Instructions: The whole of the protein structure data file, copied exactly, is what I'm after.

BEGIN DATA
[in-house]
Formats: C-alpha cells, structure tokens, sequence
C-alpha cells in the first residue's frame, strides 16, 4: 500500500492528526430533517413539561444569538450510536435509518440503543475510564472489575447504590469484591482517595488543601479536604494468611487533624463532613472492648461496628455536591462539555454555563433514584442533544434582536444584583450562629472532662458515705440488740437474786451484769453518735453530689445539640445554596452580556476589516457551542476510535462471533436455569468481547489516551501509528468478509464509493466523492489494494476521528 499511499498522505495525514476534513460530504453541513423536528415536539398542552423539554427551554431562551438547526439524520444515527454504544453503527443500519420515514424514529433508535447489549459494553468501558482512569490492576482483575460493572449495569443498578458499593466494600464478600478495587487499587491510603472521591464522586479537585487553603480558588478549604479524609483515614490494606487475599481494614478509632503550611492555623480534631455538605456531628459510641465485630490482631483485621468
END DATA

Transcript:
[in-house]
Formats: C-alpha cells, structure tokens, sequence
C-alpha cells in the first residue's frame, strides 16, 4: 500500500492528526430533517413539561444569538450510536435509518440503543475510564472489575447504590469484591482517595488543601479536604494468611487533624463532613472492648461496628455536591462539555454555563433514584442533544434582536444584583450562629472532662458515705440488740437474786451484769453518735453530689445539640445554596452580556476589516457551542476510535462471533436455569468481547489516551501509528468478509464509493466523492489494494476521528 499511499498522505495525514476534513460530504453541513423536528415536539398542552423539554427551554431562551438547526439524520444515527454504544453503527443500519420515514424514529433508535447489549459494553468501558482512569490492576482483575460493572449495569443498578458499593466494600464478600478495587487499587491510603472521591464522586479537585487553603480558588478549604479524609483515614490494606487475599481494614478509632503550611492555623480534631455538605456531628459510641465485630490482631483485621468